31 December 2005
To appear in mid to late 2006, the next installment is called The Librarian: Return to King Solomon's Mines. He's supposed to co-star with an archaeologist (Stephen Abram, take note--Abram and I were both Anthropology majors as undergrads). Should be at least interesting.
Sources: Ruth Kneale in Spectacles: How Pop Culture Sees Librarians, MLS: Marketing Library Services 20(1):7, January-February 2006.
The Librarian 1 website: http://www.filmmonthly.com/Video/Articles/The Librarian/TheLibrarian.html.
The Librarian 2 website: http://www.imdb.com/title/tt0455596/
28 December 2005
Welcome to Superpatron! Superpatron is a weblog for library patrons who love their libraries, who take advantage of everything they have to offer, and are always on the lookout for great ideas that libraries around the world are doing. It will discuss the role that library patrons have in shaping the libraries of the present and the future.The blogger, Ed Vielmetti , is on the Advisory Board of the Ann Arbor MI Public Library. He write, "I love my library, and I'm looking for ways that librarians and libraries and friends of the library can do things to get more people to think the same way."
Well worth looking at for ideas for improving customer service. Check it out at http://vielmetti.typepad.com/superpatron/
27 December 2005
IBM’s Rules for Employees’ BlogsYou may want to check out these 11 rules. Although put together by giant corporation IBM, they hold for almost any organization.
Most are just plain sense, such as:
5. Respect copyright, fair use and financial disclosure laws.
11. Try to add value. Provide worthwhile information and perspective.
For the complete list, see Tom Sullivan’s post of 16 May 2005 at http://weblog.infoworld.com/techwatch/archives/001390.html
The Edublogs Awards, “awards for scholarly and education focused bloggers,” has named
Joyce Valenza’s NeverEnding Search, http://joycevalenza.edublogs.org/, the best library/librarian blog for 2005, with 43.6 percent of the vote.
Runners up were The Shifted Librarian, http://www.theshiftedlibrarian.com/ (23.6 percent), Librarian.net, http://www.librarian.net/ (11.8 percent), Infomancy, http://www.schoolof.info/infomancy/ (9.5 percent), Open Stacks, http://openstacks.net/os/ (6 percent) and Caveat Lector, http://cavlec.yarinareth.net/ (5.5 percent). This year's awards were managed by Josie Fraser, a UK based educational technologist and blogger.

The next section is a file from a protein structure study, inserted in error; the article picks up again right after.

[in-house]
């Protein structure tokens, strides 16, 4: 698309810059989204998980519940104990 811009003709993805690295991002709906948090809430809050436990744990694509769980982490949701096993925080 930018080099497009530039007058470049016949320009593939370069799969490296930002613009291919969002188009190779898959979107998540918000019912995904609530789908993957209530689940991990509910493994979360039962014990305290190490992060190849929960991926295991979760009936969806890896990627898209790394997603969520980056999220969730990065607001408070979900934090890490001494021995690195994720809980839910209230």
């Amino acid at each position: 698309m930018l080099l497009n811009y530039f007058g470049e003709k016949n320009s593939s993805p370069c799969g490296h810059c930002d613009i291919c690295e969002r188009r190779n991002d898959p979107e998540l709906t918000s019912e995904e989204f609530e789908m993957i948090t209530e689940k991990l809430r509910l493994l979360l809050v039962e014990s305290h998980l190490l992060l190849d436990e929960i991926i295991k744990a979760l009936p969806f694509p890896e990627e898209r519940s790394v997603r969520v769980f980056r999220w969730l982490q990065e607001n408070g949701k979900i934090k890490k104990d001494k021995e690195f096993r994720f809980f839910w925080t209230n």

For more information, go to http://incsub.org/awards/the-edublog-awards-2005/
26 December 2005
Sabrina I. Pacifici's beSpacific [http://www.bespacific.com] gets the award for Legal Support Blog by Blawg Review. [A blawg is a law-related blog.] Sabrina is a former law librarian and the founder, editor, publisher, and web manager of LLRX.com (Law Library Research Xchange), named one of the ten best law websites of the decade by Law Technology News.
Some of the other winners were in categories such as Intelligent Design, Best Graphics, Best Group Blog by Lawyers (also by Law Students and Law Professors), Practice Management, Best Perspective, and Lifetime In Blog Years Achievement. To see more of the award winners, go to
22 December 2005
The Palm Harbor (Florida) Public Library came up with a really neat idea. When it rains, they have umbrellas that can be checked out, just like books. The 36 umbrellas was funded by their Friends group and have the library's logo on them.
I found this on Marketing Treasures, from Chris Olson & Associates (http://www.chrisolson.com/marketingtreasures/vol14/Vol14N12DECEMBER05.html). Chris adds, "It would easy to take this idea a step further and offer library customers the option of purchasing uncataloged umbrellas. You could actually make this into an annual promotion event -- when it rains the library has you covered. Or this idea could be worked into a fundraiser by creating a limited edition version of the umbrella with special artwork, numbering the umbrella "editions," and selling them at the library and through local retail shops. You could have the original artwork for the umbrella signed by the artist and framed, and then raffled off. " What a neat idea!